The Magic Christmas Tree (1964)

A young boy of about 12 stands next to Santa Claus and a tinsel-covered tree.
A boy, a Santa and a magic Christmas tree. Must be ‘The Magic Tree’!

Mark is a young boy with the same energy as a middle-aged father of four who works in construction. One day, he makes the fateful decision to go and visit an elderly woman who’s rumored to be a witch. (She’s wearing a grey wig and her cat is named Lucifer, so ... foregone conclusion.)

After falling down and hitting his head, Mark wakes up and the world is suddenly in color, Wizard of Oz-style. The witch gives him a magic ring with a seed inside it that enables Mark to grow a magic tree that will grant him three wishes.

One night, Mark’s entire family leaves him unattended (because: 1960s), so he goes outside and has a chat with the sexually ambiguous talking tree that sprang up moments after he planted it. Soon, Mark acquires magic powers that he uses out on the street for hijinks and chaos. (Weirdly, some of the people involved in said chaos appear to be driving the ice cream bunny’s giant red car. Coincidence?) Then Mark makes Santa Claus come over and bogarts him, preventing him from visiting other kids' houses for the rest of the night. This, for some reason, really aggravates a giant. (And no, it doesn’t make any sense in the movie either...)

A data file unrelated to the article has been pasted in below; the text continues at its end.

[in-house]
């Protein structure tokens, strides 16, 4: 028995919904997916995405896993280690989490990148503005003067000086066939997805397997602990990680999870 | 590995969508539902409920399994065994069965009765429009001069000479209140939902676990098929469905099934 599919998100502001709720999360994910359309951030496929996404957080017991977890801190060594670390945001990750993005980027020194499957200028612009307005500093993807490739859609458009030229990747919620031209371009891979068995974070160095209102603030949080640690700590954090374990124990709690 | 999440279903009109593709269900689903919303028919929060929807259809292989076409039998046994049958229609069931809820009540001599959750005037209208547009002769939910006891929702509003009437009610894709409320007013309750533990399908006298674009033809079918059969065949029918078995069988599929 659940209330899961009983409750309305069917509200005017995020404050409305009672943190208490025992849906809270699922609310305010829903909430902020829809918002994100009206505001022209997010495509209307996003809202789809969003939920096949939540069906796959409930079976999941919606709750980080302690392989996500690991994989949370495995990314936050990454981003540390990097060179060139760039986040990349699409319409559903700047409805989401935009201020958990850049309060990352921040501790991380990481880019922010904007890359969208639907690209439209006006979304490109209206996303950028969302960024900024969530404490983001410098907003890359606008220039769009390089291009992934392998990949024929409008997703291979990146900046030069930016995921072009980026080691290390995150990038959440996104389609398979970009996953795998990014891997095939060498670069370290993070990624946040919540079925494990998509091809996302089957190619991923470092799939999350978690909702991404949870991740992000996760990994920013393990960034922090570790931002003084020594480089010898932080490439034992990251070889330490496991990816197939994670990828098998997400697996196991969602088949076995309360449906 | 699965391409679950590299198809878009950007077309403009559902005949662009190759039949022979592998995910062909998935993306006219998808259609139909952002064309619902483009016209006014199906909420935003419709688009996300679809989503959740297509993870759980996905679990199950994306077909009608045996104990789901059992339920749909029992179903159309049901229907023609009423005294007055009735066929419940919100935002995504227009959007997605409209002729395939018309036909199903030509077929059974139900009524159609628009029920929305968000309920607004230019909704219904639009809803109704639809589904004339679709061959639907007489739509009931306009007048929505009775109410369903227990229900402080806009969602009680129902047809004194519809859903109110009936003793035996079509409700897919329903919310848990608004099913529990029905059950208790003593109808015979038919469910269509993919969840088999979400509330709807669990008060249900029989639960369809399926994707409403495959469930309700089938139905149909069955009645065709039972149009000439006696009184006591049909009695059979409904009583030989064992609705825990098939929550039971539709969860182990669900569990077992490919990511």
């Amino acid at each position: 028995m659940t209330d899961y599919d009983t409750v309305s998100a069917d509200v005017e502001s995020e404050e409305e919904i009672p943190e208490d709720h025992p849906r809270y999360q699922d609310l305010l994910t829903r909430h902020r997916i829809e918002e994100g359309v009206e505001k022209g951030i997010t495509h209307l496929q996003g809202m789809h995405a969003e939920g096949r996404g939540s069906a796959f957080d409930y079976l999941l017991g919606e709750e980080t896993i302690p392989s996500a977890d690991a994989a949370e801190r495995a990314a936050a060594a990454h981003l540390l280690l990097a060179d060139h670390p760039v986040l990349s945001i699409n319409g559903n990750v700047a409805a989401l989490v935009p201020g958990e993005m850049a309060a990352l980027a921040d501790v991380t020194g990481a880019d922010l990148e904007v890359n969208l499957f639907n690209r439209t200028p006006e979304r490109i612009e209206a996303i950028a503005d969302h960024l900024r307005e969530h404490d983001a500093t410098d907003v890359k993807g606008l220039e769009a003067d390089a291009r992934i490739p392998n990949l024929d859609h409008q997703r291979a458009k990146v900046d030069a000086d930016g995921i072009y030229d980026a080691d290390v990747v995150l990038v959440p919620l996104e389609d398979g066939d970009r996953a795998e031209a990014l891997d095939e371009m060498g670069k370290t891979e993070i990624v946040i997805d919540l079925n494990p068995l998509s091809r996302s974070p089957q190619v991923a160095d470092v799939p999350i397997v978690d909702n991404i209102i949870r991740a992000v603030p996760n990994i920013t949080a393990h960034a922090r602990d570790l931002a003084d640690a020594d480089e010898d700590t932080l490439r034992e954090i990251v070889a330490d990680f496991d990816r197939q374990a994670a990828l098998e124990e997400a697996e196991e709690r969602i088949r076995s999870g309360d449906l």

There are consequences, lessons and probably a mild concussion involved — which contributes to the feeling of being hit over the head repeatedly while watching it.

If you get all the way through this one, you probably deserve three wishes of your own:

Merry Christmas, weirdos!